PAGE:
Sunday, 16 March 2014 | MYT 10:12 PM
Wee Kiong bracing for Thomas Cup challenge
Tan Wee Kiong (left) will lead Malaysia's men's doubles challenge with Hoon Thien How at the Thomas Cup from May 18-25 in New Delhi. - filepic
KUALA LUMPUR: From reserves to the top-ranked pair in just two years.
The new status has given doubles shuttler Tan Wee Kiong renewed motivation for the Thomas Cup Finals from May 16-25 in New Delhi, as he wants to live up to his reputation with Hoon Thien How as the country’s top pair.
Last week, world No. 8 Wee Kiong-Thien How became the country’s No. 1 pair – overtaking the now-defunct pair of Koo Kien Keat-Tan Boon Heong.
World No. 10 Kien Keat-Boon Heong, who had held on to the national No. 1 position for more than seven years, are expected to drop further as they are no longer playing as a pair following Kien Keat’s decision to quit the national team three weeks ago.
In Kien Keat-Boon Heong’s absence, Wee Kiong-Thien How will now be officially playing as the first national men’s pair in the Thomas Cup Finals, followed by world No. 14 and reigning Malaysia Open champions Lim Khim Wah-Goh V Shem as the second-ranked pair.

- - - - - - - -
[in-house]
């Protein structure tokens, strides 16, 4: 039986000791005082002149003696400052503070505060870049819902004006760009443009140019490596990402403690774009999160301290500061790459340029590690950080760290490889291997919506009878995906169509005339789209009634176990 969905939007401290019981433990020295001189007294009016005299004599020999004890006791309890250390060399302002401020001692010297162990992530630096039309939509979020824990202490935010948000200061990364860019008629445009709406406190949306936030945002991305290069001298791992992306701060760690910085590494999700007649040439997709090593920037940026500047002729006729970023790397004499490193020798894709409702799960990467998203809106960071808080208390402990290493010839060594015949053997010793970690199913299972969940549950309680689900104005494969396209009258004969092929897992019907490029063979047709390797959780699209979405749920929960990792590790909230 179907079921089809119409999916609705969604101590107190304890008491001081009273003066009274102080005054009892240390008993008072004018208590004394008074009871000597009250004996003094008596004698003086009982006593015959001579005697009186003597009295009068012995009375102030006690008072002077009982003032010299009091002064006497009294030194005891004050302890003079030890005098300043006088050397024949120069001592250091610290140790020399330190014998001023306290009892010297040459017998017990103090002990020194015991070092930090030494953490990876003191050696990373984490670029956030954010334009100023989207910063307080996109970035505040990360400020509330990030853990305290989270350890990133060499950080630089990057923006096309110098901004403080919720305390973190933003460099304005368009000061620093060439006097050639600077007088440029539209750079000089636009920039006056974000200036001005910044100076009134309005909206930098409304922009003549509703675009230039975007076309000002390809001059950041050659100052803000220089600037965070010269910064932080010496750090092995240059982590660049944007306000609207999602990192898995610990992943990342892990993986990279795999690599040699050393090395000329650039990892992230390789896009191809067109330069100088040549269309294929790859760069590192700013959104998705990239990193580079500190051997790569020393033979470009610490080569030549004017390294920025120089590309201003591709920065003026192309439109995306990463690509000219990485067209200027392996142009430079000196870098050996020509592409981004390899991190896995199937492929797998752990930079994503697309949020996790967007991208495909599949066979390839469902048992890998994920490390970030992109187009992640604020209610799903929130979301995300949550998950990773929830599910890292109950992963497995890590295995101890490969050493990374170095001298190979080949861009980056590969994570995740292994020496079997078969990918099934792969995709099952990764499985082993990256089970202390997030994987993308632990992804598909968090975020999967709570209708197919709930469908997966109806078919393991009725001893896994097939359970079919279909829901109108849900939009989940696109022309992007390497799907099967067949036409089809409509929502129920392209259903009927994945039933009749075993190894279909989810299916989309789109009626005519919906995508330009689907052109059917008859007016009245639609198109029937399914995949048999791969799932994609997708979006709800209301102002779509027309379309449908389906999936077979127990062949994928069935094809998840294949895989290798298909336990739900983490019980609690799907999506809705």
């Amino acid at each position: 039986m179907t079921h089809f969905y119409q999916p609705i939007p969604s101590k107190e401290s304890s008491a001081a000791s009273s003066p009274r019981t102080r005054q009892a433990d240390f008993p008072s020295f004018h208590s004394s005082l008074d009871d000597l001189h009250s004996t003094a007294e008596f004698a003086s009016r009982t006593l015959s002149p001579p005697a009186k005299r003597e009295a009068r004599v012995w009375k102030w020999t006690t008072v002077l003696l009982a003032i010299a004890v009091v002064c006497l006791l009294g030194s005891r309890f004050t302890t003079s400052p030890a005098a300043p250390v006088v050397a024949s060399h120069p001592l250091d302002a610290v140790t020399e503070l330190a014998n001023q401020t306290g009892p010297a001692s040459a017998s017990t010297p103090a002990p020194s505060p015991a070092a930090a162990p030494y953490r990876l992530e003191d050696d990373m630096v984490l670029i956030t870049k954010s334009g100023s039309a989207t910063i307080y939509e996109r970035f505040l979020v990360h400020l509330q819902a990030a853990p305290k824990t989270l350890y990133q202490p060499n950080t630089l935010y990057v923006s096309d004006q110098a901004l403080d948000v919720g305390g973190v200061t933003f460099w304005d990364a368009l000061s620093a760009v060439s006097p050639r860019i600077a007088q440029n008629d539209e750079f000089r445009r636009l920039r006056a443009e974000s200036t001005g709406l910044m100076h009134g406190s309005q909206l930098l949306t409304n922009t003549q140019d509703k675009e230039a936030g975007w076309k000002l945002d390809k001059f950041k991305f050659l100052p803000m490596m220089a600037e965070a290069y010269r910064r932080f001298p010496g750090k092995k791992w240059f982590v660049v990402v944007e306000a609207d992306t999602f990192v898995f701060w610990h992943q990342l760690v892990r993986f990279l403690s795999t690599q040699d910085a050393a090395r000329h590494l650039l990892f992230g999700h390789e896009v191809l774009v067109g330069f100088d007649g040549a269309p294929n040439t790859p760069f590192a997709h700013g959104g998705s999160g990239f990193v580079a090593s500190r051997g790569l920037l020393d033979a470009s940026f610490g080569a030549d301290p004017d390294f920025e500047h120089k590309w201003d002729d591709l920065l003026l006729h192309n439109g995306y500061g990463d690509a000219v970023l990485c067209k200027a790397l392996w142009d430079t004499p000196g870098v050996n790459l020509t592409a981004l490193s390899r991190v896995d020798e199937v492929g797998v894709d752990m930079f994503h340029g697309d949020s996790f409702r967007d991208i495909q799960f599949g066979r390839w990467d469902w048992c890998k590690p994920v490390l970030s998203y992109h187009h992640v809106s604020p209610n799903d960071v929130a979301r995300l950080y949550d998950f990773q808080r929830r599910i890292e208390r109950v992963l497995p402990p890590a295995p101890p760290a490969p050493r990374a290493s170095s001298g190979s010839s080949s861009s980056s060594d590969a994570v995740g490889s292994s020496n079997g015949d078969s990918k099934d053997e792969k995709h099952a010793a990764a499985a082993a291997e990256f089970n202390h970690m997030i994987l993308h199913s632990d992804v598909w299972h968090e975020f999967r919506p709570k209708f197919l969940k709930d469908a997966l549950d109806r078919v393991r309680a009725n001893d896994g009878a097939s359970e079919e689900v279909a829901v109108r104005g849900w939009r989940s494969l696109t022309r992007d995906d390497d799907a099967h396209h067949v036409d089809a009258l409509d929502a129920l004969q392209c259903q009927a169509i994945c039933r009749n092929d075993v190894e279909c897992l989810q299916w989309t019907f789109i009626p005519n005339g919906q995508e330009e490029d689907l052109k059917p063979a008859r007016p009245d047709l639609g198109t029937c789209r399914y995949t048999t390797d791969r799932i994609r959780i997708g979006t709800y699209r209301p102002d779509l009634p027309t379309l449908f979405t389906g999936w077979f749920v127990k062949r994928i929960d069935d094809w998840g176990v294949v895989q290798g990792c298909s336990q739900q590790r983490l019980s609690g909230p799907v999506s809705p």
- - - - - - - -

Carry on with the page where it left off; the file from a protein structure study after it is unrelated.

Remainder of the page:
Both Wee Kiong-Thien How and Khim Wah-V Shem have been exempted from the Badminton Association of Malaysia’s (BAM) selection trial for the Thomas Cup at the Stadium Juara on Wednesday.
Only two more players will be chosen from the trial to complete the men’s doubles cast. Wee Kiong is bracing himself for the challenging task of justifying the No. 1 status.
“I was a reserve in the Thomas Cup squad two years ago (in Wuhan) and in fact, I did not get to play in any of Malaysia’s ties. This year, we will be going in as the top pair.
“It is a big change but one that I am looking forward to,” said the 24-year-old Tangkak-born Wee Kiong.
But first, he needs to address one issue – keeping his emotions in check.
At the All-England a week ago, Wee Kiong-Thien How lost their cool during their quarter-final match against Markis Kido-Gideon Markus Fernaldi of Indonesia. Thien How was service faulted several times and they eventually lost.
“I have certainly learnt from my All-England outing. I need to control my emotions on court. I did not agree with the service judge’s decision to fault Thien How and I could not accept his explanation,” he said.
“It is important to stay calm on court at all times. Hopefully, I will be more experienced to handle a similar situation in future. Thien How and I will just have to always remain positive.”
Wee Kiong-Thien How will get a chance to get it right when they compete in the Malaysia Open Grand Prix Gold in Pasir Gudang from March 20-25.
They have been given the top billing in the competition and a good showing will surely boost their morale ahead of the Thomas Cup Finals.